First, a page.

• The people in the Netherlands and Belgium are genuinely nice. We met many folks while on this holiday and all, without exception, were pleasant, polite and interested in us, maybe because we were tourists, but more, I believe because that is how they are with all people. Most everyone speaks English as well as other languages; they were quick to discover we were English-speaking, and were pleased to be able to speak with us in our language

                            STREET VENDORS  AFTERNOON SNACK      

  • The ship is fabulous. The crew (total of 50) is English-speaking and multi-lingual from all over Europe; we can’t say enough about the hotel management, housekeeping, program management both aboard ship and on excursions, the food preparation, presentation  and diversity (gourmet and delicious; meticulously prepared and presented), the captains (2) and their staff (the wheelhouse is on hydraulics and raises and lowers as needed for bridges and locks), the accommodations were superb; we had a single room on the 3rd of 3 decks; Jenn and Steve had a suite (separate bedroom from living room), bathrooms on board were great (ashore if you can find a restroom, they cost 50 cents per visit; drink beer and restrooms are free), and THE BAR; high end liquors, liqueurs and wines (we recommend the Silver Spirits Beverage Package; unlimited service of everything on board; we made it worth our while) and the service was impeccable; there was a server at your side just as the last drop was finished, and polite…everyone was so polite it actually reminded Louise of Downton Abby ; and don’t forget George our piano player, there each night putting up with some foolish, possibly intoxicated guest requesting that he play “The Piano Man”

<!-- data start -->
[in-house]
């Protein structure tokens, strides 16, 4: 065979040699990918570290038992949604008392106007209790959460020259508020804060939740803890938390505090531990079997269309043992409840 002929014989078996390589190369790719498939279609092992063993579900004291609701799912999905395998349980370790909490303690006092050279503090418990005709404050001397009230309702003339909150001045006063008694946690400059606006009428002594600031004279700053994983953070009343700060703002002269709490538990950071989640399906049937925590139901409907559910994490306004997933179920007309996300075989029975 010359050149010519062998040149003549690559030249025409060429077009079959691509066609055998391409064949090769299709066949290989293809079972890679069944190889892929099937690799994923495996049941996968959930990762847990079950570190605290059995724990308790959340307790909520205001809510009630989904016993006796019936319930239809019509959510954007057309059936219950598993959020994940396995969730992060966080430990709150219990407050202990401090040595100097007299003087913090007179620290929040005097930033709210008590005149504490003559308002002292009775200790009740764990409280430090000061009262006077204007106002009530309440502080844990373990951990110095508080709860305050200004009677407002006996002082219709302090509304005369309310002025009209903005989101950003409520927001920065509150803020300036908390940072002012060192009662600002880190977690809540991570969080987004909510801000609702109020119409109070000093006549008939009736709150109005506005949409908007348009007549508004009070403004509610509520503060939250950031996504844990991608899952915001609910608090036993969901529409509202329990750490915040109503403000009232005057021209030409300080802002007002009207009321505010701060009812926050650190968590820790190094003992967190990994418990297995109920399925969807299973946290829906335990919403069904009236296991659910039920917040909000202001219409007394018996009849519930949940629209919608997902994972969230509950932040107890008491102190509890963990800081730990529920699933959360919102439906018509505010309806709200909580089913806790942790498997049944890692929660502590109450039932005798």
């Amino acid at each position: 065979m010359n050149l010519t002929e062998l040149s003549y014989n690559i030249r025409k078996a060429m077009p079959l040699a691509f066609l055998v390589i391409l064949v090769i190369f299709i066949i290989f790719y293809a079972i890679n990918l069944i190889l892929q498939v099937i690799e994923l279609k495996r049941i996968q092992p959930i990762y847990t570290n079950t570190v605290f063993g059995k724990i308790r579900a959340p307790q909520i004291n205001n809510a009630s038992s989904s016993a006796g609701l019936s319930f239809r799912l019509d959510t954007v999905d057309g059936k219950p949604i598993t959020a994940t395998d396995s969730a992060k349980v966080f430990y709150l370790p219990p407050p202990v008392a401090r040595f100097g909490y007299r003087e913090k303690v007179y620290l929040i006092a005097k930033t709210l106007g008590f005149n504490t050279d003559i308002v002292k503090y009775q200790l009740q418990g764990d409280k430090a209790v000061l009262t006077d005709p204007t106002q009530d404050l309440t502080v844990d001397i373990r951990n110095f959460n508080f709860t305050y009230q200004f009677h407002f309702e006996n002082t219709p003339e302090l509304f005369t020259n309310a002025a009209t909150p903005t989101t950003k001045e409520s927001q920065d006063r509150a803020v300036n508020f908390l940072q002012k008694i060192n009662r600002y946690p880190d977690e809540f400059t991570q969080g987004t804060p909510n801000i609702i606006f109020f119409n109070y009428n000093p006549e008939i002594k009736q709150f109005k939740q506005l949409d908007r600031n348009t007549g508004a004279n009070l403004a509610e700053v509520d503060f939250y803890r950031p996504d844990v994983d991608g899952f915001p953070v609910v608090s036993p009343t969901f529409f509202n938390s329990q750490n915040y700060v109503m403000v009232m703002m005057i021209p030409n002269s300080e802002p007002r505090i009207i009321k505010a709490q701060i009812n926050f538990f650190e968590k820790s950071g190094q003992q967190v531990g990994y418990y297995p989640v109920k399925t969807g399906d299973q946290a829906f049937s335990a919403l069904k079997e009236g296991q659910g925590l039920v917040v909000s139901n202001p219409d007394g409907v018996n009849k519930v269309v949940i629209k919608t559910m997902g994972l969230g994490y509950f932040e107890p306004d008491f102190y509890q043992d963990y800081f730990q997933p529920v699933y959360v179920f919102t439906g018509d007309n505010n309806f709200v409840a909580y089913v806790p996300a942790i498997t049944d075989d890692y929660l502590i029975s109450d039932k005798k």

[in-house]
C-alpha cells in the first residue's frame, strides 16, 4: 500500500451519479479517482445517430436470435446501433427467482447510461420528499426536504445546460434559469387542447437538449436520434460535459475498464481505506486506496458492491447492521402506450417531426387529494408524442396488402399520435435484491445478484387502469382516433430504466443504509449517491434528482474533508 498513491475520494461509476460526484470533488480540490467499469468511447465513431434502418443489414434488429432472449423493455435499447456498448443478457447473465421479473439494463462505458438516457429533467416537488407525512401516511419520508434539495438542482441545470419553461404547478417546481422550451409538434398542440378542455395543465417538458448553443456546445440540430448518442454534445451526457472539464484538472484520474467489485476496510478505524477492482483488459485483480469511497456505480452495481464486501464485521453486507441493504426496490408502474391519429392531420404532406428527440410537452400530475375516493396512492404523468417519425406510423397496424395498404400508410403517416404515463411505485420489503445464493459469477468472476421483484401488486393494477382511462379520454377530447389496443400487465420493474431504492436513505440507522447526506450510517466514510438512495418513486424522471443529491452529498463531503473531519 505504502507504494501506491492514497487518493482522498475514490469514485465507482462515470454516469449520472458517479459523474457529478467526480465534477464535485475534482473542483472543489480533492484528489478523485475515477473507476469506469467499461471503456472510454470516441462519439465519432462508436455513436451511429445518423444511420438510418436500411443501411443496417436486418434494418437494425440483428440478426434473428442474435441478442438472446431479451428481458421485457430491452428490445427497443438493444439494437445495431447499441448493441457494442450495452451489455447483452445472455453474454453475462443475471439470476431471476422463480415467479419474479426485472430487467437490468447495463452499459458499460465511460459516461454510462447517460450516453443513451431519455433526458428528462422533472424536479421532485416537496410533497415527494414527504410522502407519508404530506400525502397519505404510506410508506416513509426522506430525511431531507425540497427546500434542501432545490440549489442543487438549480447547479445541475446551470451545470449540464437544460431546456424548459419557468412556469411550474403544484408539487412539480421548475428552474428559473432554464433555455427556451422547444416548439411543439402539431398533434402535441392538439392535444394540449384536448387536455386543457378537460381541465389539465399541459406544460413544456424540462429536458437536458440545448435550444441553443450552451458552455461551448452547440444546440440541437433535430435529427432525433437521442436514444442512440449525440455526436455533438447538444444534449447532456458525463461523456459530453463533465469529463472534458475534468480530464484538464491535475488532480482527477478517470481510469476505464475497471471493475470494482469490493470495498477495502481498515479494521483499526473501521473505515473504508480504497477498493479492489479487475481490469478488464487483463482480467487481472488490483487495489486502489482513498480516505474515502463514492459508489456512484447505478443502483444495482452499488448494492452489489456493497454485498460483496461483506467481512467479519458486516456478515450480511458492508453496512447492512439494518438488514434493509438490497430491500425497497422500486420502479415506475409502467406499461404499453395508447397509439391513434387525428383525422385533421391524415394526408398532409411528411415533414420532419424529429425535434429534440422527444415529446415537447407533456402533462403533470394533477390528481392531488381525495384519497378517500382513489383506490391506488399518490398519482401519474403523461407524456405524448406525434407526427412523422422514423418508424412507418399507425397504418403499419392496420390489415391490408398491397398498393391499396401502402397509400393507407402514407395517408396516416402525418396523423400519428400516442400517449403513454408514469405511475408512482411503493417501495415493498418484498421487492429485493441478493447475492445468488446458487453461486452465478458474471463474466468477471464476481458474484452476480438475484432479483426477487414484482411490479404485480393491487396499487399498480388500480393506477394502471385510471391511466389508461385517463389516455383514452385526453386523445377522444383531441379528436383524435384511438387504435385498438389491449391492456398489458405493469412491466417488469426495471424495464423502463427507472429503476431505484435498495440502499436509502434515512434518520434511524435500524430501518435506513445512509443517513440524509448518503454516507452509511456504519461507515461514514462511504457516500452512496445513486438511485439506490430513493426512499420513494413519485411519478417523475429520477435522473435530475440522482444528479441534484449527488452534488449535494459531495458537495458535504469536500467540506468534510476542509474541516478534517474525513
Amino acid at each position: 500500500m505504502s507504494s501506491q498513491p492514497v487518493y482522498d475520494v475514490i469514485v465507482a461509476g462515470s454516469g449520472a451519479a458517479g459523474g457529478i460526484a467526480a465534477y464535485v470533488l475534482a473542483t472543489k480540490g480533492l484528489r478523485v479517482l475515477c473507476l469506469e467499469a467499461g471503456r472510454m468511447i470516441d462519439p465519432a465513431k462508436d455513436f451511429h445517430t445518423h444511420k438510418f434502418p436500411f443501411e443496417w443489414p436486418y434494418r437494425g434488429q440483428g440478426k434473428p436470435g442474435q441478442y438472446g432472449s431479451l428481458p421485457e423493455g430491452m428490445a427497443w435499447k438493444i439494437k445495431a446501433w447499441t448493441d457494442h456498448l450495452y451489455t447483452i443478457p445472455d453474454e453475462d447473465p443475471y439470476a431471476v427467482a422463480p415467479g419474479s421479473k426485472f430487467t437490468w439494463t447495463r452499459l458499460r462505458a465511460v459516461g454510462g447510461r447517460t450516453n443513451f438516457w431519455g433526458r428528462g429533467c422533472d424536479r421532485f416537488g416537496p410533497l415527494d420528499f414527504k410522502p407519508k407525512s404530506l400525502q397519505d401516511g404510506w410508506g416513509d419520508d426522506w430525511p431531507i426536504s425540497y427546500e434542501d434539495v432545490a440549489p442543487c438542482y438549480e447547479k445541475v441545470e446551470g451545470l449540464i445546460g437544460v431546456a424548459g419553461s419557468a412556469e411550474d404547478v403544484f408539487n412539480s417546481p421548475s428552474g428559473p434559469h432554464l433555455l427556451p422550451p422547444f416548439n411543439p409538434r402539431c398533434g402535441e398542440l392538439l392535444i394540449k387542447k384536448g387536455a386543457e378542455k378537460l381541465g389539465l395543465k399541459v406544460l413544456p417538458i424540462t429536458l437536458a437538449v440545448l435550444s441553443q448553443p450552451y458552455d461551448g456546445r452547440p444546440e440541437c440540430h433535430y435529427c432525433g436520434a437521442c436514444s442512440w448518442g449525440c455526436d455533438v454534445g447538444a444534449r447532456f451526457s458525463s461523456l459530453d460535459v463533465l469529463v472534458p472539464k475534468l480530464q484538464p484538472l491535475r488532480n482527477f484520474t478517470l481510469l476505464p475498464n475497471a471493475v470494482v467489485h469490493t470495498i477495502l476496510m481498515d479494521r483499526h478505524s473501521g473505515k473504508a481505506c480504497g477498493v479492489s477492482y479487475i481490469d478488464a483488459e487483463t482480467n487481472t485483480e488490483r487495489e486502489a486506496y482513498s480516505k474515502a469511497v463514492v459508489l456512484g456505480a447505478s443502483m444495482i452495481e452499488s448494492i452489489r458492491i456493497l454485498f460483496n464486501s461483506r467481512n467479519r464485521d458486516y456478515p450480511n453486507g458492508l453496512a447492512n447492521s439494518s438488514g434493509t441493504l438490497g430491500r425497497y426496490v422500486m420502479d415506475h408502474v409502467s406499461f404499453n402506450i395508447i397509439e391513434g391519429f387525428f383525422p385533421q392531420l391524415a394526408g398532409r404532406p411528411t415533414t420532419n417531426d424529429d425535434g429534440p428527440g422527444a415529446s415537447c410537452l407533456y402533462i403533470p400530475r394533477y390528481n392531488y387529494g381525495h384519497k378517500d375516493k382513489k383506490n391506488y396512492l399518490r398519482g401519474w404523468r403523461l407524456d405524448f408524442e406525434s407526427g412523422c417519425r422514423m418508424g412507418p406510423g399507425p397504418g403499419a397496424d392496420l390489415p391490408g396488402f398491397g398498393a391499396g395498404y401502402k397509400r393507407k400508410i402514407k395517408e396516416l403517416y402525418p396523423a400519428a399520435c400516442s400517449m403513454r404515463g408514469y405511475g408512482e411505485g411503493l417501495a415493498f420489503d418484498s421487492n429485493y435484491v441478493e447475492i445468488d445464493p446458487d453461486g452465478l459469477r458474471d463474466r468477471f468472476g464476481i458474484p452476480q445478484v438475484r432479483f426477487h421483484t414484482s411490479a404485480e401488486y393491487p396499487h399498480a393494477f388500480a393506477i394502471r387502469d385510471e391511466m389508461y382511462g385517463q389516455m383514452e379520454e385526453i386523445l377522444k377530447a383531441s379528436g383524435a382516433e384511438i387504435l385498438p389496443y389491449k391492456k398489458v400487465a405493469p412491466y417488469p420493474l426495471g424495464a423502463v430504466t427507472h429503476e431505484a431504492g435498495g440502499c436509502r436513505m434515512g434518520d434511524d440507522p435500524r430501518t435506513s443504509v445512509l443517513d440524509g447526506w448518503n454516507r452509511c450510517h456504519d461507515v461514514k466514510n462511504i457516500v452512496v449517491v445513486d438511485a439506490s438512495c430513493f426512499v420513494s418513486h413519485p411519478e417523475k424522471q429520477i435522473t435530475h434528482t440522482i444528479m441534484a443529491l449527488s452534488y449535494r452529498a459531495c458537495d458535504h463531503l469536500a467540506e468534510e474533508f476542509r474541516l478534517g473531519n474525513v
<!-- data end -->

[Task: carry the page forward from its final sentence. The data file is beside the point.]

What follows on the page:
PIANO MAN MAITRE D' HYDRAULIC WHEELHOUSE OUR PERMANENT SEATS

  • On-board presentations from The Shanty Choir, The Barkley Bunch Duo, the Wooden Shoemaker, history of Belgium and the Netherlands, politics of the nations, royalty of the nations, windmills, tulips, dikes and water management (Delta Works and the flood of 1953), dancing, the European Union, nautical talks and navigating Europe’s rivers, Dutch cheeses, beers and Jenever, diamonds and jewelry

                           WOODEN SHOE MAKER   WOODEN SHOES     

  • Excursions to: Kroller-Muller Museum (Van Gogh Museum was closed), glass-topped canal boat cruise, Anne Frank House, cheese warehouse, breweries, outdoor markets, windmills, tulip farm, Keukenhof Gardens, Delft factory, the Delta Works water control and management system which closes Belgium and the Netherlands off from the North Sea, all of the towns, cities and villages on our cruise path, battlefield tours, and of course our own walking tours…we must have walked two hundred miles while on this “vacation”; the folks on the walkers didn’t fare so well.

                     WINDMILLS AT DAWN MUSEUM ARTWORK DELTA WORKS

  • The buses (which they call “coaches”); hundreds of buses; very new and comfortable; after twenty miles of walking, the bus was a welcome sight; the excursion tour guides were all very knowledgeable about their area of the country and their topics of expertise; some, however, were overly chatty